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King County Water Quality Monitoring

The Water Resource Inventory Area (WRIA) 7 (WRIA 7) Routine Streams Monitoring Program was established during 2011 and consists of twelve sampling sites that are distributed throughout the Snoqualmie and Skykomish watersheds. Historically in King County, routine streams monitoring has been centered on WRIA 8 (Lake Washington/Cedar/Sammamish) and WRIA 9 (Green-Duwamish). However, in 2011, a Surface Water Management (SWM) fee increase allowed King County to expand its regular water quality monitoring efforts to include the King County portions of the WRIA 7 drainage. Objectives of this program are focused on quantifying long-term water quality trends to help inform the management of salmon recovery efforts, land use regulation, and to prepare for expected increases in climate variability.

King County collects monthly water quality samples on Cherry Creek just upstream of the NE Cherry Valley Road bridge on the southern edge of Cherry Valley. King County is not currently conducting benthic macroinvertebrate or stream sediment monitoring in the WRIA 7 Routine Streams Monitoring Program.

From time to time, additional studies have been conducted on the Cherry Creek basin. Click here for more information about Special Studies.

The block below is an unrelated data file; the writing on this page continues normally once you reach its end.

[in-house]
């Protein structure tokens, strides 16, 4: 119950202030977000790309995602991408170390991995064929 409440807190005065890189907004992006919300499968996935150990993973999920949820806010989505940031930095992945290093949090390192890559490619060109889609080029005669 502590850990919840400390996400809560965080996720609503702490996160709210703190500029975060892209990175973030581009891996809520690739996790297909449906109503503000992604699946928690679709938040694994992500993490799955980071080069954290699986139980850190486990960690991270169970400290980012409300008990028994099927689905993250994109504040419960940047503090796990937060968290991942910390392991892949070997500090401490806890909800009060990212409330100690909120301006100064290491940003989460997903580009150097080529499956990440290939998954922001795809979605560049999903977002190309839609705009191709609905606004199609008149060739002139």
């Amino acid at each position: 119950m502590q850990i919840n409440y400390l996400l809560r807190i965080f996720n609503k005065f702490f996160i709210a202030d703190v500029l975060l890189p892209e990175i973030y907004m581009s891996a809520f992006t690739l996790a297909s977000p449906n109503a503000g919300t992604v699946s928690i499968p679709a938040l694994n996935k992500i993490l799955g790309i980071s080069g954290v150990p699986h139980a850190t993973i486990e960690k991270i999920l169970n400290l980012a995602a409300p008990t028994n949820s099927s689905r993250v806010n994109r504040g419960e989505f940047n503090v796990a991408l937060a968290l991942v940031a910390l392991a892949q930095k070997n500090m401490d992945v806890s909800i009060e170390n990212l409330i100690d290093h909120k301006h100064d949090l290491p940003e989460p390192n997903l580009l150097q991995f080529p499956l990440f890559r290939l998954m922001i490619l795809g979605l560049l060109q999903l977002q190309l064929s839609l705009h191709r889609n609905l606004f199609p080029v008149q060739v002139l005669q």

Watershed

Water Shed Image

Cherry Creek is an east-to-west oriented stream that enters the Snoqualmie River just north of the City of Duvall, Washington, approximately seven miles upstream of the river’s confluence with the Skykomish River near the City of Monroe, Washington. The routine sampling location receives drainage from approximately 8314 acres of the overall subbasin. The subbasin spans the border between King and Snohomish Counties, with roughly 70% of basin area in King County. Slightly less than 3% of the subbasin lies within the City of Duvall.

Land use in the basin is predominantly forest and scrub. Forest consists of evergreen, mixed, and deciduous. There are roughly the same amounts of developed lands and wetlands. Developed is mostly open space. Currently, there is no agriculture in the basin. See Table 1 below for more details on land use.

Table 1. Total land use in the basin

Developed Forest Scrub Wetlands Other
Total 5% 73% 13% 4% 5%

Water Quality

Water quality samples are analyzed monthly for temperature, dissolved oxygen (DO), pH, conductivity, turbidity, total suspended solids, ortho-phosphorus, total phosphorus, ammonia, nitrate-nitrogen, total nitrogen, and fecal coliform (FC) bacteria. Results are compared to state water quality standards. Water quality standards are designed to protect public health and aquatic life. Comparing monitoring results to water quality standards allows an understanding of how safe the creek is for recreational contact as well as for aquatic life (see link at top of page to view current water data).